One of the most frustrating hurdles we deal with when shooting indoors is the strong color cast that incandescent light emits. I'm going to share with you a quick and easy fix in Lightroom (or Photoshop) to remedy that dreaded "orange glow" when white balance isn't enough.
One of my earliest memories of running into this photographic issue was back in 2003. My stepfather had purchased a point-and-shoot camera and was annoyed with the over-warm color tones plaguing his indoor images. He did what every adult does who is frustrated with technology: handed it to a youngster and asked for help.
Sixteen years later, I find myself constantly dealing with the issue of incandescent lighting casting garish color casts on much of my indoor event and real estate photography.
Incandescent lighting is warm for several reasons, none of which are important to photography (though they do look nice on skin if they're subtle). Unfortunately, some indoor spaces have very strong warm lighting which can be difficult to process in editing later on.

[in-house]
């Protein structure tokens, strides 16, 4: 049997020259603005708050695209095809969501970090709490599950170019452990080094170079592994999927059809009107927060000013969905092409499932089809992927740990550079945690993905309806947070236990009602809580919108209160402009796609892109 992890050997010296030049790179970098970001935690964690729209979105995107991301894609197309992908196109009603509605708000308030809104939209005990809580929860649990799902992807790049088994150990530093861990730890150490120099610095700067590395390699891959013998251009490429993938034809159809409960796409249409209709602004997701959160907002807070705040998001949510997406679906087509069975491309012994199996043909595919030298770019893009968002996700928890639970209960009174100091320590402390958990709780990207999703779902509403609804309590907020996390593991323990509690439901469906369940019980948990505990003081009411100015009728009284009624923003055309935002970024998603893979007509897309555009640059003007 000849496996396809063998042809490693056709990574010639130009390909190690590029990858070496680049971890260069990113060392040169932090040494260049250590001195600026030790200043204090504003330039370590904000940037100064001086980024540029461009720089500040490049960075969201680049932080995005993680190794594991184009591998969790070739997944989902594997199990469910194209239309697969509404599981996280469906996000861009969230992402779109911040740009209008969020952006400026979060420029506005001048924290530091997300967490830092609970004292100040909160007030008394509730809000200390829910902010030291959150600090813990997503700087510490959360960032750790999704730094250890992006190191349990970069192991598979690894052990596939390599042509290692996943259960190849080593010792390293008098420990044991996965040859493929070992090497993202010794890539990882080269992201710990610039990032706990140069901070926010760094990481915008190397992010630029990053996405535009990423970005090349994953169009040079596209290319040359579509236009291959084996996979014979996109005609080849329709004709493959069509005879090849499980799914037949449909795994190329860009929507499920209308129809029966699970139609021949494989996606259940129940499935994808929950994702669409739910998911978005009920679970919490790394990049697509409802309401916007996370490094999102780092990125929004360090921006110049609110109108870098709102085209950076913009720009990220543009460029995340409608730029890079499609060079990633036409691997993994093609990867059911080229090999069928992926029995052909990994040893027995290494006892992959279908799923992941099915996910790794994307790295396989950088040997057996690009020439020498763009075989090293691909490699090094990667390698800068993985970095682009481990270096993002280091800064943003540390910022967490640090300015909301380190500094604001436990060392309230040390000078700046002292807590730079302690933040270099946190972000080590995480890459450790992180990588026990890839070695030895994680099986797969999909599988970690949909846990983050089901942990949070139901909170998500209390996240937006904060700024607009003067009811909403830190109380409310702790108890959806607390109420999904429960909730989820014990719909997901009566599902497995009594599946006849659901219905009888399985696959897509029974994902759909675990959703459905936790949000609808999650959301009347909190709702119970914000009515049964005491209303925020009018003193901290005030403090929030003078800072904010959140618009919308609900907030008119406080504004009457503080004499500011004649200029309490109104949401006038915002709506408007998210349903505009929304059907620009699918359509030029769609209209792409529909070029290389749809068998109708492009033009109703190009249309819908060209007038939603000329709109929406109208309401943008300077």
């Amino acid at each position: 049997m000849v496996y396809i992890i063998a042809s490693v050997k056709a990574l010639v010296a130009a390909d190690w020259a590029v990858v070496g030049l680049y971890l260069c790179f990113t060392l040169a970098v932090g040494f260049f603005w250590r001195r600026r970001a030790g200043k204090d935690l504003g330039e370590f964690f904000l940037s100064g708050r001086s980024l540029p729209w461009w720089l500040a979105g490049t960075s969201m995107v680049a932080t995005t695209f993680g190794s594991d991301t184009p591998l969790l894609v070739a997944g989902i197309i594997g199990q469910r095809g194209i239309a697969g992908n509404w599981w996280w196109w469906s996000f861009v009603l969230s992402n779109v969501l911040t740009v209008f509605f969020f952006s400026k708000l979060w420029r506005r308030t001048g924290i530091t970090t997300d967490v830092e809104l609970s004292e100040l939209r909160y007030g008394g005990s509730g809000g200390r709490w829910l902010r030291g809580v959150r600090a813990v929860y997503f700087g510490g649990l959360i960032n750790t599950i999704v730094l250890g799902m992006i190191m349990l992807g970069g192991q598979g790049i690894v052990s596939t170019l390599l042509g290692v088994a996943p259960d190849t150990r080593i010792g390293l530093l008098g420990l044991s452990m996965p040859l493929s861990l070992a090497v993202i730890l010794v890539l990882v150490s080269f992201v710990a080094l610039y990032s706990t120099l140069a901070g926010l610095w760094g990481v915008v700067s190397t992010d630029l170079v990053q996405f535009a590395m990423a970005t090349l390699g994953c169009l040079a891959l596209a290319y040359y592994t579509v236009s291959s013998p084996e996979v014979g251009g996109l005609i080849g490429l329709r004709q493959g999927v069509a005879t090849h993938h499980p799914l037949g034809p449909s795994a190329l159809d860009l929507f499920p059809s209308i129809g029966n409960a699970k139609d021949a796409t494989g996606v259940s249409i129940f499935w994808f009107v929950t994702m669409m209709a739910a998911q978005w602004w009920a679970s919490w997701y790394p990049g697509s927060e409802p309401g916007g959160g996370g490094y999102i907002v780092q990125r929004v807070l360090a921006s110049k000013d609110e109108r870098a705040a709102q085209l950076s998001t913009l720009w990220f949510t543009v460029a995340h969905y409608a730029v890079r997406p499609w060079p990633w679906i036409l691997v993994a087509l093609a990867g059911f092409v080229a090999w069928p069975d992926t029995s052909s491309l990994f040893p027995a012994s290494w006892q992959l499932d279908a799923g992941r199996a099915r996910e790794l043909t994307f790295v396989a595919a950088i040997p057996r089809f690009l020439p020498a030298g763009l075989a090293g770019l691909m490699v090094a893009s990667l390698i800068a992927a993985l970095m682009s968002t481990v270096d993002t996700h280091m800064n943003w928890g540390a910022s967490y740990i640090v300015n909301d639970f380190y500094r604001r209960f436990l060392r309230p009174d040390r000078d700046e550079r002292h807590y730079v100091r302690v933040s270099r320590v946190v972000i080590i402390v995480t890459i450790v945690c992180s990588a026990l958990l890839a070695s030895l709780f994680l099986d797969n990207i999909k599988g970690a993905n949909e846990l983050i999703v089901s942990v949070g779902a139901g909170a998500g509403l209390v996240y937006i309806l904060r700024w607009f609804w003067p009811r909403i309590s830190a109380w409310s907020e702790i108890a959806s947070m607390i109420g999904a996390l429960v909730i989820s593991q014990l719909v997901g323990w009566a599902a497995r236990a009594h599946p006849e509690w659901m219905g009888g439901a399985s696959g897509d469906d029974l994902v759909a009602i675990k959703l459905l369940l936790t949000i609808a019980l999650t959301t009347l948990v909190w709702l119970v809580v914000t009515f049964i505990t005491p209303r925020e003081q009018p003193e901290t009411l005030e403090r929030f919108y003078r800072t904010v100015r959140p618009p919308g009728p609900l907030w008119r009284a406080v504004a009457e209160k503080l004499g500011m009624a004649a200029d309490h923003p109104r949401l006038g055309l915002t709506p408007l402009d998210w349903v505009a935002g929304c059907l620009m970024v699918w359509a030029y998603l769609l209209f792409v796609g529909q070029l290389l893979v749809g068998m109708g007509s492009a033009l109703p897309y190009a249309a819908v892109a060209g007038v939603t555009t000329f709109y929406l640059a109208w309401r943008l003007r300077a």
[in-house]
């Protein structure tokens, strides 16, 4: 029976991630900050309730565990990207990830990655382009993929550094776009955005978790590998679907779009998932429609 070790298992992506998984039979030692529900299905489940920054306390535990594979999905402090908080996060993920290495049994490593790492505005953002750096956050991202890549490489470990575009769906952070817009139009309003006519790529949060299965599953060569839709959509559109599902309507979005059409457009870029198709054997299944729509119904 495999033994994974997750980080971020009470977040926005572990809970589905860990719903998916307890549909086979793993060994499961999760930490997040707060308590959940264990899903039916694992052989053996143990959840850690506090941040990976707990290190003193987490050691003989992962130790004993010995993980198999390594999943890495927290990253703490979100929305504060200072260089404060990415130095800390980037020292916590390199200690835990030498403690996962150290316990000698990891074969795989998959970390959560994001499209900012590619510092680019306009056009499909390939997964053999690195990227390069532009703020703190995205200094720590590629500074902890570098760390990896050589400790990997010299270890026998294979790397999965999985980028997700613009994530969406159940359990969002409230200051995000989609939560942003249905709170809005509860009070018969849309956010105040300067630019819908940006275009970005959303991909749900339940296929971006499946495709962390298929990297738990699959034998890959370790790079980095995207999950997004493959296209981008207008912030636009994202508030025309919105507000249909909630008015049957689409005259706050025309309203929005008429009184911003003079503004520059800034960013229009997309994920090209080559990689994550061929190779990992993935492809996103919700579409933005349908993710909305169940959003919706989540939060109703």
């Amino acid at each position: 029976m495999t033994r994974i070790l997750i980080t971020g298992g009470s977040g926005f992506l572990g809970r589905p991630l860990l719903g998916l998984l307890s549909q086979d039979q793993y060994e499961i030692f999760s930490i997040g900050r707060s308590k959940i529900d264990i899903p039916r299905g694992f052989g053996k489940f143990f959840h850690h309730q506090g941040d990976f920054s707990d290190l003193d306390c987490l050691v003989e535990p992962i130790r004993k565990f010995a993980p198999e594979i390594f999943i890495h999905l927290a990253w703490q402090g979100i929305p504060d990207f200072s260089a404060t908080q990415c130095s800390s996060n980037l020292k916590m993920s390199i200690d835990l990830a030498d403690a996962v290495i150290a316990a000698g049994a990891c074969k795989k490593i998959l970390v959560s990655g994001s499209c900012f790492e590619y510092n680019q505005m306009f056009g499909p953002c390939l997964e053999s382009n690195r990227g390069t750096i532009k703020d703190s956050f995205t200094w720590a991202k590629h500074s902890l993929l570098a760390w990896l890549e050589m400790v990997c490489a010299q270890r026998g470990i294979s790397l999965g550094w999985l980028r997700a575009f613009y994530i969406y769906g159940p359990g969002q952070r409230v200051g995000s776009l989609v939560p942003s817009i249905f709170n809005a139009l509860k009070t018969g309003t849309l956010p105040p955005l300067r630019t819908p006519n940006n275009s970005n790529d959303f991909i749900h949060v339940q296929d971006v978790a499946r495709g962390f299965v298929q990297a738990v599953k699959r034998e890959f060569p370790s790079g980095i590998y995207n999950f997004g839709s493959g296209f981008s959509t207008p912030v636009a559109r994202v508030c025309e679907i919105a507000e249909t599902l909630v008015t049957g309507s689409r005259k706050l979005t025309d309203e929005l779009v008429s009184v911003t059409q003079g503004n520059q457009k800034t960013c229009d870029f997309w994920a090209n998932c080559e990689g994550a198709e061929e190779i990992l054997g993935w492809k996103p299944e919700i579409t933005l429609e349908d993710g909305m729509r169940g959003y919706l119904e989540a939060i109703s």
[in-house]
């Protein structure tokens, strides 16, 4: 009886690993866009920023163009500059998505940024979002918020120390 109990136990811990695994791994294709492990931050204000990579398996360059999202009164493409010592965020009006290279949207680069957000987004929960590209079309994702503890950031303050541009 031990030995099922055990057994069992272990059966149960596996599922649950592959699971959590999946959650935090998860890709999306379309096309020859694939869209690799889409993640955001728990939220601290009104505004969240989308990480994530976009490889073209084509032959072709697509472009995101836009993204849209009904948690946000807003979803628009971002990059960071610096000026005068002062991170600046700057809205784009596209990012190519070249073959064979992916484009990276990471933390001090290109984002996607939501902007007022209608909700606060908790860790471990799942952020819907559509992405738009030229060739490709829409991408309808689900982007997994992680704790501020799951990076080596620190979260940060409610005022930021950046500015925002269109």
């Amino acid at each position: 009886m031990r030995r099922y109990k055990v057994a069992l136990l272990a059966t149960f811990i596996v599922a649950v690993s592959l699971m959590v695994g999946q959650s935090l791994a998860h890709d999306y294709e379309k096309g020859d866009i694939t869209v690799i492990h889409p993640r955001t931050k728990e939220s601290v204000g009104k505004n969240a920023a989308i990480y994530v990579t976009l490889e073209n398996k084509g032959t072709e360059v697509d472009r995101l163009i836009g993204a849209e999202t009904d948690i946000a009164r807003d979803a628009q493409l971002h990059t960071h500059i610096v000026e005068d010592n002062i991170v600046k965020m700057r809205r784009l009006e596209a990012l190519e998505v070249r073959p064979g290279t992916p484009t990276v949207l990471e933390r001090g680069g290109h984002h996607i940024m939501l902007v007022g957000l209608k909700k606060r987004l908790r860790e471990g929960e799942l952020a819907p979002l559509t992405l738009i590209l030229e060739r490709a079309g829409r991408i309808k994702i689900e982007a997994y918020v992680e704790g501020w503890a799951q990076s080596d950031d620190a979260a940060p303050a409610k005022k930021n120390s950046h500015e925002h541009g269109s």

Approaching with Color in Mind
Using a mounted speedlight flash on your camera can neutralize some of the red-orange cast of lighting, but this presents two problems. First, it makes you less conspicuous when sneaking around to take candid photos. Second, it creates two different color casts to work with in post-processing. Therefore moderate fill flash is often the best option if you're going this route.
For images with particularly warm light, you may need to dial a warm color channel back down slightly after adjusting white balance.
HSL/Color to the Rescue
In the HSL/Color panel, dial the orange down however much you need for the scene to look natural. Your sliders will look something like below.
The image below is an extreme example of how white balance simply wasn't enough. Notice the white bowl in the back is somewhat balanced in temperature (even a bit cool) yet the food is unnaturally warm looking.
These steps work in Lightroom as well as Photoshop.
Again, this trick is to be done after white balance has been correctly applied and you find that the orange color cast is still pervasive.
Lightroom is made for batch processing, meaning you can make this adjustment once and apply it to a whole set of (indoor) images. To do so, in the Develop module press Ctrl + C (Command + C on a Mac) to copy the setting on the edited image. Next, select the images you'd like to apply the edit to and right-click > Develop Settings > Paste Settings.
Do you have any backup tricks for dealing with finicky color casts in post-processing? Share them in the comments section below.
Photo by Rohan Makhecha via Unsplash.